This thesis reports a series of studies investigating the relationship between empathy and the mirror neuron system through the observation of simple actions that are devoid of emotion. Prior research has suggested that such a relationship exists, but also has hinted that it is more complex due to the different types of empathy that may exist. Specifically, this thesis examines cognitive (perspective taking) and emotional (the emotional response) empathy and their link to the execution and observation of simple actions in the absence of emotional effectors. It provides original contributions to knowledge with a new proposal of how empathy may drive the mirror neuron system and the mentalizing system (two theoretical neural networks) to interact, and a proposal that equally high levels of cognitive and emotional empathy may cause cognitive strain. It also provides the first investigation of the neural processes of the two-person social inhibition of return task (a task investigating the delay in returning to a location previously visited by oneself or another individual), and delves into the issue of state empathy (an aroused emotional reaction to perception of another’s state) superseding trait empathy (the inherent ability to experience empathy).
After an introduction in Chapter 1 to the main areas of interest relevant to the thesis, Chapter 2 reports an experiment that investigated the relationship between cognitive empathy and simple motor activity. EEG activity was recorded over the motor area while participants observed and performed simple actions demonstrated by a model. Analyses revealed significant suppression in mu/alpha (8-12 Hz) and beta (18-22 Hz) EEG bands, indicative of sensorimotor activity, during both observed and executed actions. Crucially, participants rating higher in perspective taking as a measure of trait cognitive empathy showed significantly less beta suppression when observing actions. The direction of this relationship, contrary to studies involving induced emotional empathy, may reflect individual differences in mentalizing and mirroring mechanisms to understand others’ actions. I suggest that at the unconscious level it is primarily the mirror neuron system that controls such automatic behaviour, regardless of how great the capacity an individual’s cognitive empathy may be. In contrast, when it comes to deliberate, controlled actions, it appears that greater cognitive effort is required and the mentalizing system plays a greater role.
Chapter 3 followed up a key question that arose from Chapter 2: Could I demonstrate the cognitive difference in employing the mirror versus the mentalizing systems? Based on the results reported in Chapter 2, because those higher in perspective taking hypothetically employ greater cognitive efforts than those lower in the trait, they would be well practiced in using more cognition. Therefore, due to the extra effort required in an initial cognitive task, those lower in perspective taking would be expected to show more cognitive impairment in a subsequent cognitively demanding task. The two studies reported in this chapter did not satisfactorily resolve this question. The attempt to manipulate state empathy through similarity, however, produced an interesting interaction between perspective taking and empathic concern. As expected, when participants felt similar to the woman in the first task’s videos and had low emotional empathy, those high in cognitive empathy performed better in the second task--a Stroop task--than those low in cognitive empathy. However, this pattern was reversed for participants high in emotional empathy with those low in cognitive empathy outperforming those high in the trait. These results suggest that the higher level of emotional empathy, possibly enhanced by the similarity condition, conflicts with and overrides the influence of cognitive empathy and that perhaps people work optimally with either dominant emotional empathy or dominant cognitive empathy, but less so with high or low levels of both.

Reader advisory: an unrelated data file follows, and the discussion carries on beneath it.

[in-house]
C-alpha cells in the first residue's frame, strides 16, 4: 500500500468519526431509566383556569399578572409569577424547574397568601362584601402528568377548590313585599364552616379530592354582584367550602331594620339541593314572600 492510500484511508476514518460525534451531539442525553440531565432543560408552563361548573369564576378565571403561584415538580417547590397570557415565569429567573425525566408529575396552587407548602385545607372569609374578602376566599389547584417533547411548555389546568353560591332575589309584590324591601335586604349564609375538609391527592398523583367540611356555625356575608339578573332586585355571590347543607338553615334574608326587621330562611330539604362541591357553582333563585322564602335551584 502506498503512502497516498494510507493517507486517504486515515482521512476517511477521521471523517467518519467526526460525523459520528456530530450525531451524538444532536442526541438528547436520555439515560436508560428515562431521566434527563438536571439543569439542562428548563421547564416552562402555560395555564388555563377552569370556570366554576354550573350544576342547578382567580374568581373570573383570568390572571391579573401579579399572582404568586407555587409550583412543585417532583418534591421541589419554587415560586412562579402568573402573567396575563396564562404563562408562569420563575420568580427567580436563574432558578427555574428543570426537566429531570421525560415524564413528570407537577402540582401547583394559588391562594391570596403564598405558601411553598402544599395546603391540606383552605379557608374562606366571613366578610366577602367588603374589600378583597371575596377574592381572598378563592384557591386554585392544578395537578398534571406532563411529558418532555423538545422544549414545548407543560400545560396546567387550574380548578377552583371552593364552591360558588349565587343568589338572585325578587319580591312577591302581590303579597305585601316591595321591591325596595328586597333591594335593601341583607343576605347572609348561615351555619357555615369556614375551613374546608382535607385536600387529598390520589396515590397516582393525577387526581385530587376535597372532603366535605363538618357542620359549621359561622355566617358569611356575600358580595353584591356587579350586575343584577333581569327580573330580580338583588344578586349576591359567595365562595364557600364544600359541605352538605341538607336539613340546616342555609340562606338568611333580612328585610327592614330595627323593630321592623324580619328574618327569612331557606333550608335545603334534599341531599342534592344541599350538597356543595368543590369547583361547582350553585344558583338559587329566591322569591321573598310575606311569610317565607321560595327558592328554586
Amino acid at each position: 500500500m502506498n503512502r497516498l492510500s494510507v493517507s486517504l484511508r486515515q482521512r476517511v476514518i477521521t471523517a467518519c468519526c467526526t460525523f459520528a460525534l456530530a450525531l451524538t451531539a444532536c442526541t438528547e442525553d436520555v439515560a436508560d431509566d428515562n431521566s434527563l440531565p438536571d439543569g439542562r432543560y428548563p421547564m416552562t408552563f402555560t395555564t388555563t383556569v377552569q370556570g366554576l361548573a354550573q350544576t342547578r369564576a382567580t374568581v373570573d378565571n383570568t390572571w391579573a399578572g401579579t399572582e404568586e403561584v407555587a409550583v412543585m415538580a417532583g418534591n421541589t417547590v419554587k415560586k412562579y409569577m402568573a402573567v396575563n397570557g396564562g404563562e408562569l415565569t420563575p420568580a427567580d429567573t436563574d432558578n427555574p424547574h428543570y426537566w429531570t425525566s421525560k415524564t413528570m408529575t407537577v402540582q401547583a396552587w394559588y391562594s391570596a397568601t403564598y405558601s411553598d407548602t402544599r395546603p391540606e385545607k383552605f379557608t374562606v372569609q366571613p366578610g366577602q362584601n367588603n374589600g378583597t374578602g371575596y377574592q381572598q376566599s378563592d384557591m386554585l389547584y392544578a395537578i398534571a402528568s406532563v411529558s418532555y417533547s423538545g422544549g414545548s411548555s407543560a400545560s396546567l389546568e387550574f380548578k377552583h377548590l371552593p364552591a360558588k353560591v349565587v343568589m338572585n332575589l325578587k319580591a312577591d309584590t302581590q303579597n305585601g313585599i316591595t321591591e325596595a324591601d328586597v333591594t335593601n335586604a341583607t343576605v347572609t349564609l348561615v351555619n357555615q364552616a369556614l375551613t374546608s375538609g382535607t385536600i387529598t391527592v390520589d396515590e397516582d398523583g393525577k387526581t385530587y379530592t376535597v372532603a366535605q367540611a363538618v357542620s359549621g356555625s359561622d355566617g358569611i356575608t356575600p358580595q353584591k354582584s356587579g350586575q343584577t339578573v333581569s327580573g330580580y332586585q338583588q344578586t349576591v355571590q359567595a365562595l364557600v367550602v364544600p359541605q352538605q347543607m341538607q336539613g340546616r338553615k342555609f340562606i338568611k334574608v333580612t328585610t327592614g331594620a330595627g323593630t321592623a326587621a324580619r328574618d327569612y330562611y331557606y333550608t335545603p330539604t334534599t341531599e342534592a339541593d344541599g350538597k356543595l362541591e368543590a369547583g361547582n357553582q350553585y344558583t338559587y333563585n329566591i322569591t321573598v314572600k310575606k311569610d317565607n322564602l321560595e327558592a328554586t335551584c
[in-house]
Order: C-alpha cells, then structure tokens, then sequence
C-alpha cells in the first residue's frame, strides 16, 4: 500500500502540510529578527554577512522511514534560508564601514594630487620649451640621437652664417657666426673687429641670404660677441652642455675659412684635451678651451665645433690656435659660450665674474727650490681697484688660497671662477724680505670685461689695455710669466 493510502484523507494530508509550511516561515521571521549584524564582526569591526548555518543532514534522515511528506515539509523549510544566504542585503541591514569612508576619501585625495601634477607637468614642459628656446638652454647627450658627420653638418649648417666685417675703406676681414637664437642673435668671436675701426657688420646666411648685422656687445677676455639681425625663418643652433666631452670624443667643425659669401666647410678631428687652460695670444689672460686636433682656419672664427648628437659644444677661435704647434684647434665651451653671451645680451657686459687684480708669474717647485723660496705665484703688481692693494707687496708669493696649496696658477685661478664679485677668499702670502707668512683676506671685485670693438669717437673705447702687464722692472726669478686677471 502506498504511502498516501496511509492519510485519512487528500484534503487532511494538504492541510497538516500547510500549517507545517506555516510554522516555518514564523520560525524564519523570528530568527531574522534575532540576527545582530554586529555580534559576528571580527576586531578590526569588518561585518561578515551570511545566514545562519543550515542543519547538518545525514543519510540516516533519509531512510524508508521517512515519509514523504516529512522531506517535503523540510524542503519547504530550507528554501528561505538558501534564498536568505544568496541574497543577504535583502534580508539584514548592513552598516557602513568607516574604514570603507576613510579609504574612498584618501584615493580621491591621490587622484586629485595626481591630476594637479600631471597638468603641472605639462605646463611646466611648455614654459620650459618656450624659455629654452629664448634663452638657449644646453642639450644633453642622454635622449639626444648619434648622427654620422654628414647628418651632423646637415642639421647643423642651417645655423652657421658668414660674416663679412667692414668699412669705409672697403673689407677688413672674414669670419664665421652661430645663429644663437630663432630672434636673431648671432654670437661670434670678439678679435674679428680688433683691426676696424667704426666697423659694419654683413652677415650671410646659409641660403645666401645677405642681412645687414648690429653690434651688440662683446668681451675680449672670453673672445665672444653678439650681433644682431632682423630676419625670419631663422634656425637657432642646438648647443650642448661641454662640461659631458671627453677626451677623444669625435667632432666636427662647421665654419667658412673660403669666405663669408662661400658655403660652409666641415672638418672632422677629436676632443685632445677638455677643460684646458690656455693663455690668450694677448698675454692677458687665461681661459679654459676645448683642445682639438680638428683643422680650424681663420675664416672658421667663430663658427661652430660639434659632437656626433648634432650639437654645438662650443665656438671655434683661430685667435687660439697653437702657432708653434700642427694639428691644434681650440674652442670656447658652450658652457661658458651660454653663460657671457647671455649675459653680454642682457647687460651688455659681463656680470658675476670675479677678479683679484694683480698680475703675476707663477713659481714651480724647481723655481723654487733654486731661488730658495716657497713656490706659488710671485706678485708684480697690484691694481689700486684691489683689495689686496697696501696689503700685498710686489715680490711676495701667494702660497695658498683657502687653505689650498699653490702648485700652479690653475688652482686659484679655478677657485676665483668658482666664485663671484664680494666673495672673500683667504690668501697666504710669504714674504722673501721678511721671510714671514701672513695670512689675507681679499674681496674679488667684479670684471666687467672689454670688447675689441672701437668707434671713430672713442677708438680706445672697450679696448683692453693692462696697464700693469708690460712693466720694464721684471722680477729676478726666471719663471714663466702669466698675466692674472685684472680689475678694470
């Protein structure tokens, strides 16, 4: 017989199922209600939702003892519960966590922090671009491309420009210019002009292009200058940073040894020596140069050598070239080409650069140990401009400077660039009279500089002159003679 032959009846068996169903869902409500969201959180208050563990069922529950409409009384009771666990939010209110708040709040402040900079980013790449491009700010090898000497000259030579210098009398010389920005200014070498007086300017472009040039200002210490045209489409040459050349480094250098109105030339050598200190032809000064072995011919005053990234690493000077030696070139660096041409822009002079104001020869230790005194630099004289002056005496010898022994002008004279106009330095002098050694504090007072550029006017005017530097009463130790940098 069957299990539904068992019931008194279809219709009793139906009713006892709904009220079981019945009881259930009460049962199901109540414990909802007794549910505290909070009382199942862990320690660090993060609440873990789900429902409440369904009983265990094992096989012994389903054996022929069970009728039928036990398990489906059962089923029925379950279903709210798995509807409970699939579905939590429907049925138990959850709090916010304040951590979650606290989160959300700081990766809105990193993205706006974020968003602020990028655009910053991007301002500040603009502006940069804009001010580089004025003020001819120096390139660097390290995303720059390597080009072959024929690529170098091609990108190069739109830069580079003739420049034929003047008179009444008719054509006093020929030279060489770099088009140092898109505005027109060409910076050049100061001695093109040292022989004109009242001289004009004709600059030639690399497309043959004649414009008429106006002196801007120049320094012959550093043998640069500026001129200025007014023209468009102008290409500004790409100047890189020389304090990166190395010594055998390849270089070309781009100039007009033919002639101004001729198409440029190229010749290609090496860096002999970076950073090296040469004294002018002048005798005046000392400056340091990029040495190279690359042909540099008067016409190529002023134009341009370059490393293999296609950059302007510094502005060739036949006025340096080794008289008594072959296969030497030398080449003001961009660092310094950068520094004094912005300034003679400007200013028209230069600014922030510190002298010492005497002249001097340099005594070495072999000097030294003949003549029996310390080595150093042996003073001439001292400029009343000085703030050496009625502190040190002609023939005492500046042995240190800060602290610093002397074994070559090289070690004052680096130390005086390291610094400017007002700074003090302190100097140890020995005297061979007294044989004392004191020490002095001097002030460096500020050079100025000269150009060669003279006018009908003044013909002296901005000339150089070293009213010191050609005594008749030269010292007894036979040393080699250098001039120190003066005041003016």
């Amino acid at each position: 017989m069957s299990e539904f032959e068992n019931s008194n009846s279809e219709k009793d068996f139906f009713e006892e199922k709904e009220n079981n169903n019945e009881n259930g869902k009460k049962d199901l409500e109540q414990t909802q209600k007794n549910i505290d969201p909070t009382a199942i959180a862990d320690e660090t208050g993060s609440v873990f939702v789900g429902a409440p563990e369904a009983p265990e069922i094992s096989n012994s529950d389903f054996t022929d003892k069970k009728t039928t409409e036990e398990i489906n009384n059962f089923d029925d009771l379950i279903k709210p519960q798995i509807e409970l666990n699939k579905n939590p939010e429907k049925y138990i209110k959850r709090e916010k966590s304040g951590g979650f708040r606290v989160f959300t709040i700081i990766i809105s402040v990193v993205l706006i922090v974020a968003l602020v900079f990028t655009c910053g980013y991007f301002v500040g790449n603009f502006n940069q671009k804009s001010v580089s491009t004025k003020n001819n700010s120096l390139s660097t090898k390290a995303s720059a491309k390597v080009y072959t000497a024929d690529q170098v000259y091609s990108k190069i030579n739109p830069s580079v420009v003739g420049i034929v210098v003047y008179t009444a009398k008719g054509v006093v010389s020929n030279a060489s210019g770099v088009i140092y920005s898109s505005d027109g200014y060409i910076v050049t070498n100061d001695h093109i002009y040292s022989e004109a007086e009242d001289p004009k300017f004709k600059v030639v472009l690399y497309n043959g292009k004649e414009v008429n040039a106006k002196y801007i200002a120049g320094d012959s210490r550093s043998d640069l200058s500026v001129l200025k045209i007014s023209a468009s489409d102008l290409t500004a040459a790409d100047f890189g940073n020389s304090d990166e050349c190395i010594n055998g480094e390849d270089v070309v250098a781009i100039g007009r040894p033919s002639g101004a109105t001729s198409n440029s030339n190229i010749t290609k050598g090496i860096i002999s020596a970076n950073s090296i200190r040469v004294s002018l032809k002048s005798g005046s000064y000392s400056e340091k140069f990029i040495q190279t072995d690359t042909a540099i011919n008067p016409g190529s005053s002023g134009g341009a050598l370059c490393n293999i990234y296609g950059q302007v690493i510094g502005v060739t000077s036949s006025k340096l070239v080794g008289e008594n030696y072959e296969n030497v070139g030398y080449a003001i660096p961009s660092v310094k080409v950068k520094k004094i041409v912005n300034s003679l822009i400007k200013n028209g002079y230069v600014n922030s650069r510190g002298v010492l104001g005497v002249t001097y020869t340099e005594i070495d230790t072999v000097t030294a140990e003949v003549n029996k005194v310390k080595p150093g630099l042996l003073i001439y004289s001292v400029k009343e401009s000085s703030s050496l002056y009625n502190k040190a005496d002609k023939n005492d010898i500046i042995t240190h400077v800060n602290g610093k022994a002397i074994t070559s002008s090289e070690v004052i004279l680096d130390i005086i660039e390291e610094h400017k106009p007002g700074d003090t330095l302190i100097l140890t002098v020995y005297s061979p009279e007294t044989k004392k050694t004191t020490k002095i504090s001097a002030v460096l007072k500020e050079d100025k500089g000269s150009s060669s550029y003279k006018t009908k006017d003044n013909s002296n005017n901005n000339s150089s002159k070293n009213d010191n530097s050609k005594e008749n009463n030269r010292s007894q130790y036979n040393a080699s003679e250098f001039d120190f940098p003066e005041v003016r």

Chapter 4 investigated further a second question raised by the study in Chapter 2: Would the results be affected by interaction with a second person? This study involved recording event-related potentials while two participants executed and observed simple actions together. The task used was a coordinated button pressing task measuring an effect known as inhibition of return (IOR). Results were consistent with other studies in demonstrating the IOR effect, behaviourally and neurally. Empathy was found to moderate some relationships in the fronto-central P2 and parietal P3 ERP components. Interactions in the P2 component showed that those low in empathic concern had less activity when they were currently executing a trial and had previously observed a trial. The unusual situation between the two participants created by the strange setup with the EEG caps appeared to enhance levels of state empathy for each other. One would expect that those naturally higher in emotional trait empathy would feel this to a greater extent, thus increasing their focus on the other person’s turns, compared to those lower in the trait. The other finding for empathy indicated that those lower in perspective taking had less activity in the P3 component when the previous trial had been observed compared to executed, whereas there was no difference for those higher in perspective taking. I attributed this to the diminished amount of empathy with the other person in those with lower cognitive empathy, thus rendering them less affected by the other’s actions and more interested in their own.
With some novel new findings, the studies in this thesis have demonstrated the complexity of empathy as it relates to the brain and behaviour for the execution and observation of simple actions in the absence of emotional effectors.